As a curative to the worst aspects of arguing on the internet, I’ve developed a simple heuristic when I start getting my ire up—asking the question:
What would have to be true for this person to do/say what they are and not be stupid and/or evil?
The implicit premises here are deeply inspired by Spinoza’s Ethics. In Part III, Of the Affects, Spinoza lays out his typology for a new ethical language. It’s a palette, with three primary colors: desire, defined as an appetite + awareness of one’s appetite, joy, which is the increase one one’s power of acting, and sadness, which is the diminishment of the same.
Joy and sadness are both passions, by which Spinoza means phenomena we encounter which we only understand partially, and therefore understand inadequately. Adequate knowledge would be knowledge that proceeds from cause to effect with no remainder, so to the extent that the effects are not fully understood from their causes they are understood inadequately.
There are some subtle implications to this typology. For one, there is no such thing as a ‘negative’ amount of a power of acting; death is the failure to preserve one’s essence and organization, but anything shy of that involves some measure of power. Secondly, joy and sadness are both movements; Spinoza quite explicitly argues that if one were perfect and remained perfect, they would experience no joy (using his definition above), since their power of acting remains constant and neither increases nor diminishes.
Conspicuously absent from these are notions of good or evil, and this is intentional. Good and evil are not meaningful conceptions independent of an agent or agents for whom they increase or decrease their ability to see their desires fulfilled and their organization preserved.
Here, then, we gain the tools for a kind of radical empathy, and the heuristic I gave at the beginning makes more sense: we can ask of anyone what they believe will see their organization (their physical body, their family, their nation, etc.) preserved and their desires fulfilled. Because their beliefs are inadequate, there are often confusions between correlations and causation, or simply about facts of the world. When people engage in abhorrent actions or express abhorrent beliefs, we can uncover the hidden logic behind these actions and statements, and occasionally even find ways to engage.
The small child who insists “I’m not tired” after missing their nap isn’t stupid, although they do hold an incorrect belief that less sleep, rather than more, will improve their state of affairs. The terrorist isn’t evil, but does have desires that they believe will be best fulfilled by the deployment of violence. The parent withholding medical treatment from their child isn’t evil, although their understanding of what will contribute to their child’s welfare is deeply confused. And so on.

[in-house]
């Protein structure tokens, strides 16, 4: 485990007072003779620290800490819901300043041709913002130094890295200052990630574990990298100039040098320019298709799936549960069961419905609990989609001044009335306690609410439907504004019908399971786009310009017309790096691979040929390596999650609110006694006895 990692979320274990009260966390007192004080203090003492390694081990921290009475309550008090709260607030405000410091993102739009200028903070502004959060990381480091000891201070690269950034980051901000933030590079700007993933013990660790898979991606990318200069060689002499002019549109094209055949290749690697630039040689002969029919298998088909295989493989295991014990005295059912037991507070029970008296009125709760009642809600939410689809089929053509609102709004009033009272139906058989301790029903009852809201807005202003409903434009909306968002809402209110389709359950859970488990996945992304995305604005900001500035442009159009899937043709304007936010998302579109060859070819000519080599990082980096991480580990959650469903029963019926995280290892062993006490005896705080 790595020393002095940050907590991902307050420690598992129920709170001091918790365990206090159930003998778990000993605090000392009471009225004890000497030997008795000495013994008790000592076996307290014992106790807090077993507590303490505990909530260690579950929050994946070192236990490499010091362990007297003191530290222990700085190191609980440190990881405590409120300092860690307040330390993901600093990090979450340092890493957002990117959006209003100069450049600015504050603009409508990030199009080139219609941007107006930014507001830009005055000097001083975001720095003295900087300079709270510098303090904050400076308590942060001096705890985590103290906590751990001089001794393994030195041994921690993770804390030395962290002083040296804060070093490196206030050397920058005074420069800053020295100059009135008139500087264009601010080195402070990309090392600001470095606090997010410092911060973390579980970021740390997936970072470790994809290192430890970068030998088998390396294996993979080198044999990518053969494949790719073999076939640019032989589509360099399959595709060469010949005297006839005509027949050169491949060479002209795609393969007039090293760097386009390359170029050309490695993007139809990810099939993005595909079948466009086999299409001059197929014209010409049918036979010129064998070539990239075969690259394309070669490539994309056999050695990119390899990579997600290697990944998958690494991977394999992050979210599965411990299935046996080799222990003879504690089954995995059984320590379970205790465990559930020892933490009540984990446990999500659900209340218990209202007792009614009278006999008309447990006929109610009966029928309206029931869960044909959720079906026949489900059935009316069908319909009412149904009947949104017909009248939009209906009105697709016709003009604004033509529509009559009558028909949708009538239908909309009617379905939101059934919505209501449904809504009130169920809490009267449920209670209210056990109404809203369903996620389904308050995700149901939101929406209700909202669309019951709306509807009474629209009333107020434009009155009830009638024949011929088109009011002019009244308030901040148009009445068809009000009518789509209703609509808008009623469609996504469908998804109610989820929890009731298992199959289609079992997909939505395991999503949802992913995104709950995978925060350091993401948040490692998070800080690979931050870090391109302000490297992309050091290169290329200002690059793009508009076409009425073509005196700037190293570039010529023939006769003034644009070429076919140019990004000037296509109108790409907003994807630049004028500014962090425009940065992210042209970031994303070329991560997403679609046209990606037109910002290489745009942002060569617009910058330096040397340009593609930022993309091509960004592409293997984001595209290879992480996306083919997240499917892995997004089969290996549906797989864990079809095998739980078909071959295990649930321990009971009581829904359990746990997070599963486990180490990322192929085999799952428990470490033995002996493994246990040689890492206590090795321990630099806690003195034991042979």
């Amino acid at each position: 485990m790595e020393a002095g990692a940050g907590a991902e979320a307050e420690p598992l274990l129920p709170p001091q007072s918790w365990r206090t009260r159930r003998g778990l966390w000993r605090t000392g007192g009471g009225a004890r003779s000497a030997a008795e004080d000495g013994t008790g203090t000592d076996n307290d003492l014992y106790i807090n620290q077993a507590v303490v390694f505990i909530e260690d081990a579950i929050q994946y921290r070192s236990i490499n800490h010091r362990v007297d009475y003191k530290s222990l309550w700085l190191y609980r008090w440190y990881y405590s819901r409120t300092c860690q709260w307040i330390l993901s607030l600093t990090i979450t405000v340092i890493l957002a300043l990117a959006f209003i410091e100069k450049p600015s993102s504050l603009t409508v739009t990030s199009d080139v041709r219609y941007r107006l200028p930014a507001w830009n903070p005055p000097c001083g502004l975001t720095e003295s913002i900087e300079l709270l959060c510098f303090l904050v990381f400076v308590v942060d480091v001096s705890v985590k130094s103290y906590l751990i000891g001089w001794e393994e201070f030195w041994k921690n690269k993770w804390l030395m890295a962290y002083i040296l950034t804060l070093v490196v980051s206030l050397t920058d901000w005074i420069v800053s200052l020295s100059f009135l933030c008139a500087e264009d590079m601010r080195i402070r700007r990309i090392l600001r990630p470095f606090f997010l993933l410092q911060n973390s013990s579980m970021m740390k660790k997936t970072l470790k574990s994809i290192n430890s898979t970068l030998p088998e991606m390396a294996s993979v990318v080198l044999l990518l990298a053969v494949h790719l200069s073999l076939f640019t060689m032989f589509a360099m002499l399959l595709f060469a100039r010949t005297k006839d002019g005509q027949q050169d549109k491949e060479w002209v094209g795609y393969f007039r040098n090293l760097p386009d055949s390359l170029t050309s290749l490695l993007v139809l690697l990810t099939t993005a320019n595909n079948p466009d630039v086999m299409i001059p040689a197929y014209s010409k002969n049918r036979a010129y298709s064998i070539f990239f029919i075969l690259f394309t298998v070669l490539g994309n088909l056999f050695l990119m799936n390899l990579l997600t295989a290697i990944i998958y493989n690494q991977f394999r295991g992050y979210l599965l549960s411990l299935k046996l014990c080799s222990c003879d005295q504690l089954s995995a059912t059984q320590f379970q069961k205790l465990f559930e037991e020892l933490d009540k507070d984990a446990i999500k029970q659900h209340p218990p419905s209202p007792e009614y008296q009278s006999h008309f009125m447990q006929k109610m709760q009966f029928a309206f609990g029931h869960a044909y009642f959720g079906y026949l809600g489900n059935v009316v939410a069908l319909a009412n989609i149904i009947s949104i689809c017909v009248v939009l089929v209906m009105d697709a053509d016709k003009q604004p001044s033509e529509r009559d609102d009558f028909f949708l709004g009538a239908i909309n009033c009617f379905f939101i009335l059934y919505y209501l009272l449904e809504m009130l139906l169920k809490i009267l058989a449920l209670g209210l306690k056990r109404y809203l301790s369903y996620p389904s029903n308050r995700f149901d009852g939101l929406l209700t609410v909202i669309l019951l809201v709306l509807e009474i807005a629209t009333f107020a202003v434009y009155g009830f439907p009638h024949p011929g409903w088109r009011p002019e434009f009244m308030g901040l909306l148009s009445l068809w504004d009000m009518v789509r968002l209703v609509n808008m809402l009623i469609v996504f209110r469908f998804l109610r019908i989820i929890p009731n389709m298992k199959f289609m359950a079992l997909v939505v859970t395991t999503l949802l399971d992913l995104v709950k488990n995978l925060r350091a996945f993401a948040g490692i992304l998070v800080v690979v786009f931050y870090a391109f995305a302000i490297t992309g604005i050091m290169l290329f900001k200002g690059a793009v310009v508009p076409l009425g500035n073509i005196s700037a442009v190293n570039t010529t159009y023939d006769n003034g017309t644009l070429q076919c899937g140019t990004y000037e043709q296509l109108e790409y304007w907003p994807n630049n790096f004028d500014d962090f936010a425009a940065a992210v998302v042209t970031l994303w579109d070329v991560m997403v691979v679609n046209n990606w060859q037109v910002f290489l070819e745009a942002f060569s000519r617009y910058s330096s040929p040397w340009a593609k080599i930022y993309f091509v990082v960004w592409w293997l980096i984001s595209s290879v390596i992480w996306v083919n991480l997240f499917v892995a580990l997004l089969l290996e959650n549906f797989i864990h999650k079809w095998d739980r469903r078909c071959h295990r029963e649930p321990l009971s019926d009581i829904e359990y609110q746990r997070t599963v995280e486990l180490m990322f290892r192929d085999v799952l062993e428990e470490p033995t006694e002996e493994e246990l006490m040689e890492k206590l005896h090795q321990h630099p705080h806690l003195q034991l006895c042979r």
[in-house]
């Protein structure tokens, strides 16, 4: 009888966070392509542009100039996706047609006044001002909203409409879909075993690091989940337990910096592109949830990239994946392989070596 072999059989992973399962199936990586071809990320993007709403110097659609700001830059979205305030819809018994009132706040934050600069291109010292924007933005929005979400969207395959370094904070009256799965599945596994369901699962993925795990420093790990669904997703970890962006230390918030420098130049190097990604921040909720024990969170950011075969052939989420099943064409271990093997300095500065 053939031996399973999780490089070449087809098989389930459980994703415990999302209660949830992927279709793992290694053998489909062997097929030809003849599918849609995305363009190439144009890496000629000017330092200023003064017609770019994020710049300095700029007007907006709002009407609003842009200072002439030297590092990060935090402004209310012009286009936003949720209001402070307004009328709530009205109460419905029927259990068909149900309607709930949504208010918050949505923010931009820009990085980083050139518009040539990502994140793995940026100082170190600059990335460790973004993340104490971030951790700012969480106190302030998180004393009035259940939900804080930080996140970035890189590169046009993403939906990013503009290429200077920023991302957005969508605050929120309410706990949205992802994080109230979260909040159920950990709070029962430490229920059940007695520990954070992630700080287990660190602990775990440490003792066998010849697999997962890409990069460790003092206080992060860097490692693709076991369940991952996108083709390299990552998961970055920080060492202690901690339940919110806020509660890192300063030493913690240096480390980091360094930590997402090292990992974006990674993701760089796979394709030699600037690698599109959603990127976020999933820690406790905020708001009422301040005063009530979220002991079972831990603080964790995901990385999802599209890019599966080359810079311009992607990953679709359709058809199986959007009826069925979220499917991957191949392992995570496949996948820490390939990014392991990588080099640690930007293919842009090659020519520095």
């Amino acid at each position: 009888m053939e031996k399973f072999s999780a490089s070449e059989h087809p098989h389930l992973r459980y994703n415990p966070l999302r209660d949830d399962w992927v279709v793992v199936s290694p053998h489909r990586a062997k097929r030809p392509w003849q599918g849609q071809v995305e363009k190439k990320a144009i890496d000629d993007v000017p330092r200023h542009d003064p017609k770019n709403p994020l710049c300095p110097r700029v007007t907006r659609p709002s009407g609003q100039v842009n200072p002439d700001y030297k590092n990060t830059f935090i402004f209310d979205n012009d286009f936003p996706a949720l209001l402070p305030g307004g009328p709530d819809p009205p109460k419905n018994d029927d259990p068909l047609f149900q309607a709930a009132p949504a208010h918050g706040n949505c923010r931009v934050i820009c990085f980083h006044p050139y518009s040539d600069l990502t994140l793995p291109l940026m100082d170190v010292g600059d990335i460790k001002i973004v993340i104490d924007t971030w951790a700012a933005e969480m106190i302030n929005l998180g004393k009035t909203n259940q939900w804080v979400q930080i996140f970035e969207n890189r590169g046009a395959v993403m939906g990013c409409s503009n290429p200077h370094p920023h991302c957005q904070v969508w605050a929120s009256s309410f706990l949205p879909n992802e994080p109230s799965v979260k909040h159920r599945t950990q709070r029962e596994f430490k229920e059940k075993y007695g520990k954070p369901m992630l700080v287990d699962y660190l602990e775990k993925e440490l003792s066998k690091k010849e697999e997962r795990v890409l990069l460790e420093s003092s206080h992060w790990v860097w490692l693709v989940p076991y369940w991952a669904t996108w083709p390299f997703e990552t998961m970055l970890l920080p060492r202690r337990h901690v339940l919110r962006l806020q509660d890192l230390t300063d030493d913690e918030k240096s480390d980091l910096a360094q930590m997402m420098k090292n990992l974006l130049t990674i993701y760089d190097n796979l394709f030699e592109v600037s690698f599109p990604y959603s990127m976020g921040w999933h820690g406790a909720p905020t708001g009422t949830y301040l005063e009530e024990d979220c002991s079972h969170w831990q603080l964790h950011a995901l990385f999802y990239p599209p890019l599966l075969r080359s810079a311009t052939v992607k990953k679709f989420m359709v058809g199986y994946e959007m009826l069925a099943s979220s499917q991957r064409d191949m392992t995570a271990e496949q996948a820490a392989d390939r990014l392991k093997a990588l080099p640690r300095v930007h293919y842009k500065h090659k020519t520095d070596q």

This is where an improvement of understanding contributes to improving our lot. First, by better understanding our own desires, we can more effectively realize them, and not chase after arbitrary correlations. By improving our beliefs, we can more accurately model the world and take actions with a stronger likelihood of achieving our desired ends. By taking the time to understand others, even when their desires conflict with our own and their beliefs are incorrect, we can amend our own behavior to circumvent or confront them in a precise and targeted way, or find otherwise improbable opportunities for collaboration.
A good example of this is presented in Maggie Koerth-Baker’s book, Before The Lights Go Out, about green energy and the U.S. energy grid. She cites examples of political conservatives getting on board with green energy when the issue is framed in alignment with their espoused values (fiscal responsibility, defense, autonomy, stewardship) instead of in a deliberately provocative way where some can be made to feel joy by shaming conservatives and blaming them for recalcitrance. Even when true, this is not an effective strategy for collaboration, and unless one somehow holds enough power to act unilaterally, this sort of bridge-building will always be necessary.
Finally, as this process iterates over itself, we start to see the emergence of many of the traditional liberal values: we begin to see that our own desires and the preservation of ourselves can be better achieved when we put in place institutions and folkways that enable others to do the same. The meta-good, here, is a bias for increasing one’s own power of action by building structures and patterns that increase other’s powers of action. This is an ecological argument, and while it won’t be true for every situation or agent (as there may be competing ‘basins of attraction’ that have a stronger draw), probabilistically and in aggregate Spinoza’s argument for freedom and mutual benefit, derived from the simple tools of self-preservation, desire, and joy still attracts.